Ichiro Takeuchi of Japanese fly fishing streetwear brand Shaku Hunter (shaku-hunter.comtells us about his native fish and the fabled “shaku” length all yamame anglers are after.


Yamame (Oncorhynchus masou) are land-locked cherry salmon. In other words, cherry salmon (sakuramasu in Japanese) are sea-run yamame. They are native to Japan, and need clean cold water to breed. This makes them good indicators for the health of rivers. Japanese fisheries tend to release them into rivers without biological certification, sometimes leading to the breeding of yamame/amago hybrids, which is a big issue. 

The average yamame grows to 20cm, with few reaching over “shaku” length – the traditional Japanese unit of measurement which equals 30.3cm. A shaku yamame is trophy size, being the pinnacle of Japanese small-stream fly fishing. It’s like OMG size, although it is very rare for a yamame to grow this big in their two-year lifespan.

“We like to focus on fishing for these mountain stream yamame as it is both difficult and very beautiful at the same time.”


Traditionally yamame are found in Japan, but there are Korean genetic cousins that occupy certain waters in that part of Asia. Within Japan, they occur from Hokkaido to Kyushu (from the northernmost island to the south of Japan), but the Tohoku area is best for catching larger specimens. They live in cold and clean moving water. Those found in stillwaters are called landlocked sakuramasu (cherry blossom trout), which you target with streamers.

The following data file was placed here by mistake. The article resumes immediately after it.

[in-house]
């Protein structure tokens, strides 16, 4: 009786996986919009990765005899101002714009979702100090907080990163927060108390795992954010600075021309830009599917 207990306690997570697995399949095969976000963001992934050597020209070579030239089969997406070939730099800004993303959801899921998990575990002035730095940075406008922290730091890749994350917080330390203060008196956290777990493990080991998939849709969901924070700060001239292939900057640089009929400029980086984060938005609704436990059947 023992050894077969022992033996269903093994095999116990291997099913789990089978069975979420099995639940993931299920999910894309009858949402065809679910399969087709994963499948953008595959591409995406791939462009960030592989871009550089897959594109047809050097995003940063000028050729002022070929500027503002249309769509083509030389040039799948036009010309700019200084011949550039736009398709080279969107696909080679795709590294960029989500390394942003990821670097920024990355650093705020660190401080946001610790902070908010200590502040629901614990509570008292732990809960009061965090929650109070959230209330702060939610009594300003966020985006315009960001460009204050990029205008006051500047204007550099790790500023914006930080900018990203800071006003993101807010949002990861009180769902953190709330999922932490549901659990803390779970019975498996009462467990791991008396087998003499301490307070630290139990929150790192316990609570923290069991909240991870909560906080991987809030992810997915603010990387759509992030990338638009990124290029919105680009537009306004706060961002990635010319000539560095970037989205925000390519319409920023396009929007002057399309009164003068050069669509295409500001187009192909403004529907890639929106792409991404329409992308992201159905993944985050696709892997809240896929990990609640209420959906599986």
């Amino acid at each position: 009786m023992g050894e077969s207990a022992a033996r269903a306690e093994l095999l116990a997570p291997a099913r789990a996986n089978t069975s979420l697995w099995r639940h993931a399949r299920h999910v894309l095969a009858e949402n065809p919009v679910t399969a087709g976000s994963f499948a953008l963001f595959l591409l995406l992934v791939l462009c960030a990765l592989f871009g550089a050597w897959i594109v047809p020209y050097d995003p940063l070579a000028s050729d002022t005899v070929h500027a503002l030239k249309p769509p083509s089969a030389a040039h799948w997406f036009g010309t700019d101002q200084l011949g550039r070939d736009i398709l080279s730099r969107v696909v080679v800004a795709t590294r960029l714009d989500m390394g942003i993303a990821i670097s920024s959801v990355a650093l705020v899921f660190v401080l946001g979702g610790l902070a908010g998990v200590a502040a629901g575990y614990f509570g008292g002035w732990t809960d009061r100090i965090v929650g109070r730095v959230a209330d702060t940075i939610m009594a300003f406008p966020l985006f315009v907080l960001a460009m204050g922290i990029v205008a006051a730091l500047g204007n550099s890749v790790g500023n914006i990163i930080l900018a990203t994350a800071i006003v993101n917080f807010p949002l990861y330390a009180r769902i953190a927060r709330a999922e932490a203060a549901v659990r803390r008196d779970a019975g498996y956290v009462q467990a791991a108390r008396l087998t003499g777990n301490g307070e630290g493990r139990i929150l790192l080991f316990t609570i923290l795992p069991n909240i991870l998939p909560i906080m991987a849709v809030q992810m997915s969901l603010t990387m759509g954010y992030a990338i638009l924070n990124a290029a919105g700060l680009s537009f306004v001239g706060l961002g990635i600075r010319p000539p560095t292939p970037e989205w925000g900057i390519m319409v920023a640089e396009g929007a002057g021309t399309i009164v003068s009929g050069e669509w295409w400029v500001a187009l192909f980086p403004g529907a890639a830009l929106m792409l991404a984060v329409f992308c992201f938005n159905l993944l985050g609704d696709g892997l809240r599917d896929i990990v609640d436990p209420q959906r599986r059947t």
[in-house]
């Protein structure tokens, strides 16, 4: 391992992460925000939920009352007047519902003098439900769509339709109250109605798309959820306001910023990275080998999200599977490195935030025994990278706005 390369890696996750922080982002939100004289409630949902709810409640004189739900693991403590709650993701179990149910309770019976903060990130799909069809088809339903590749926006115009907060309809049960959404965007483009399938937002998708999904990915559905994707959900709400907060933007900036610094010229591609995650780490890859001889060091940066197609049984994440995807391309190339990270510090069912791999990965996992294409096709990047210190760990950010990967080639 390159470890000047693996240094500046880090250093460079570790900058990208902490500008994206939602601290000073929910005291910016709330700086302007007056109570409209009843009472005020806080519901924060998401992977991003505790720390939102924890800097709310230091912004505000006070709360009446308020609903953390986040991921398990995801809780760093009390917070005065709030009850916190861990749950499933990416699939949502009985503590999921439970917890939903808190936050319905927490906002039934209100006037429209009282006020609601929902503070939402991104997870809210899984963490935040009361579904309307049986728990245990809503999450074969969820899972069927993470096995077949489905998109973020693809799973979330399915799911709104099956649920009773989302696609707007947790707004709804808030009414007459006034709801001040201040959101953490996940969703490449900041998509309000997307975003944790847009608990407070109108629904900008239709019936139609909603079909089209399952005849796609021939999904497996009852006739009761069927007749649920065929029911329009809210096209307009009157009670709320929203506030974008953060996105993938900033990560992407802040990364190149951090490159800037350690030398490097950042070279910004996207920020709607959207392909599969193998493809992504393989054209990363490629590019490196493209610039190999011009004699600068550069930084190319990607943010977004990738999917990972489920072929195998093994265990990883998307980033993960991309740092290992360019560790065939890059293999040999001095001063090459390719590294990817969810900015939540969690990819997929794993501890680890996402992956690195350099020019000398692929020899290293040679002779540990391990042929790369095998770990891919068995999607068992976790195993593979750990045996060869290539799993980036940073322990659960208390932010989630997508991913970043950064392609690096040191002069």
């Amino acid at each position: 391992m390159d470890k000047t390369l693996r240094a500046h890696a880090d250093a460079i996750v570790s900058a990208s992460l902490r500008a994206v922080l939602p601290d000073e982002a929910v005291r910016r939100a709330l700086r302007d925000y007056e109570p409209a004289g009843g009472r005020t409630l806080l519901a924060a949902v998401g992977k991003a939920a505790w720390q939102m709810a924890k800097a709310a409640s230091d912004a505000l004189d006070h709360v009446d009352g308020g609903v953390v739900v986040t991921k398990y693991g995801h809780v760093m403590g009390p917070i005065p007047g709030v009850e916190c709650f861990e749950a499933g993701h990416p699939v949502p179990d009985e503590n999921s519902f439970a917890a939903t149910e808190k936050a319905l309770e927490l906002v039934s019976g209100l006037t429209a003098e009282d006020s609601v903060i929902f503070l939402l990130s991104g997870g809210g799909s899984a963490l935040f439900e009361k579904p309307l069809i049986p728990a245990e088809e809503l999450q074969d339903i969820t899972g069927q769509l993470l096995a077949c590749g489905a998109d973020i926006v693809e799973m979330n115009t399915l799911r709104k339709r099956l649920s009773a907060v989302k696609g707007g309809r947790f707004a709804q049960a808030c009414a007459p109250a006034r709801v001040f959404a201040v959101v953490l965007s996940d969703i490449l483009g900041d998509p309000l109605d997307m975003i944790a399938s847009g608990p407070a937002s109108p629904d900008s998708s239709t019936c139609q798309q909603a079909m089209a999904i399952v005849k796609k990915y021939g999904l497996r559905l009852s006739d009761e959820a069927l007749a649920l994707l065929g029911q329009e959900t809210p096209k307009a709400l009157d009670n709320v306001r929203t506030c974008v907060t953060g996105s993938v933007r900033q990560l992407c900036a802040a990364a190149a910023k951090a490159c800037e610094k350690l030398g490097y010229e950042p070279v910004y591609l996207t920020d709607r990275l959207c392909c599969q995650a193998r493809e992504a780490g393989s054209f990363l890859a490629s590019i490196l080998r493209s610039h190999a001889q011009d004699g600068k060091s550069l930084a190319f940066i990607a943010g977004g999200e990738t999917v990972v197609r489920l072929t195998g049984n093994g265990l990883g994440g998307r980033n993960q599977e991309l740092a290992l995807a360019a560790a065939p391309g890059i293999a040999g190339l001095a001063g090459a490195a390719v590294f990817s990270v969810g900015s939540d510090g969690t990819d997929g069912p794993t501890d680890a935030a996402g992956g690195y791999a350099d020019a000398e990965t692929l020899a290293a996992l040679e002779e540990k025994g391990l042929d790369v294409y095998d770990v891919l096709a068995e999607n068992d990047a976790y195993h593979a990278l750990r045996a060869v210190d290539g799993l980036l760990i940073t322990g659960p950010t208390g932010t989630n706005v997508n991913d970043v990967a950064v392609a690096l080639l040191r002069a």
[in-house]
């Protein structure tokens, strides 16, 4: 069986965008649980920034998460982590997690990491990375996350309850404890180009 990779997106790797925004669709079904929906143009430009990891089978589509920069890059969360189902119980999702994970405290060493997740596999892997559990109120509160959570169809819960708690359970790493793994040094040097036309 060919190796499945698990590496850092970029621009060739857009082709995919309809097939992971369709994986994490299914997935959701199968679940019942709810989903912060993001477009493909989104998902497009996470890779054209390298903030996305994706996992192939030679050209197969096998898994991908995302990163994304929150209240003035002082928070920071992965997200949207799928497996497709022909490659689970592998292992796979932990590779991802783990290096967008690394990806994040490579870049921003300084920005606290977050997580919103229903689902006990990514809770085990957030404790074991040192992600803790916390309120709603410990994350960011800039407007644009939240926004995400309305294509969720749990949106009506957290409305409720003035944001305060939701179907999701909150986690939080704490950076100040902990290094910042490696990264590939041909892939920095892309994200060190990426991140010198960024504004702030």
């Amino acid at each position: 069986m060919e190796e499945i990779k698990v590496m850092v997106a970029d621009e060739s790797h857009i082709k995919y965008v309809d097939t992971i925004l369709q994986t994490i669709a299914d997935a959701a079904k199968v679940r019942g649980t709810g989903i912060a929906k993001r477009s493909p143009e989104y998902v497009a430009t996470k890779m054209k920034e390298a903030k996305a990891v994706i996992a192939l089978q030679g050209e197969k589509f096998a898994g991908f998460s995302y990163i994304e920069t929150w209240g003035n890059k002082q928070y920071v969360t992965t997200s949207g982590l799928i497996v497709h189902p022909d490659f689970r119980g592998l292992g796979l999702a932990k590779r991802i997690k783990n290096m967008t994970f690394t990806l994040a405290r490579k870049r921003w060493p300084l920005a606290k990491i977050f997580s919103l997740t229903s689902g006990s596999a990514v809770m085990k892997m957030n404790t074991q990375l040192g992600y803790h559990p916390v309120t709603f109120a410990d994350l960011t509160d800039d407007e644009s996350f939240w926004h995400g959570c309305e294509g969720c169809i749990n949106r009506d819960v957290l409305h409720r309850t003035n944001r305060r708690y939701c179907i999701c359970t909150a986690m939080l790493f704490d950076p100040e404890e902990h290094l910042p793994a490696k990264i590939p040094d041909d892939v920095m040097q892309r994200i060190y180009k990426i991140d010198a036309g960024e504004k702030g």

You target these fish mainly with dry flies. We match the hatch. Early season we use either small mayfly patterns imitating Baetis or Trico, and midge patterns. We may also use medium-sized mayfly patterns imitating brown drakes or caddis flies. In early summer we use terrestrial dry fly imitations of ants or beetles, ranging from #11 to #22. Yamame are like ninjas. They are shy fish, very selective, and super-fast to attack the fly.


Anyone can go catch yamame at any time when the Japanese river season is open, between March and September. We highly recommend going with a guide or some good local friends who know the specific rivers well. You also need a licence, which can be difficult to acquire without speaking Japanese. As of spring 2024, Shaku Hunter will start guiding foreign anglers onto our rivers.

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1 thought on “YAMAME – WISH LIST FISH”

  1. Dear Sirs
    I am interested in fishing for Taimen during the month of June. Could you send me details of available guides and arears to fish.
    Regards Andrew.


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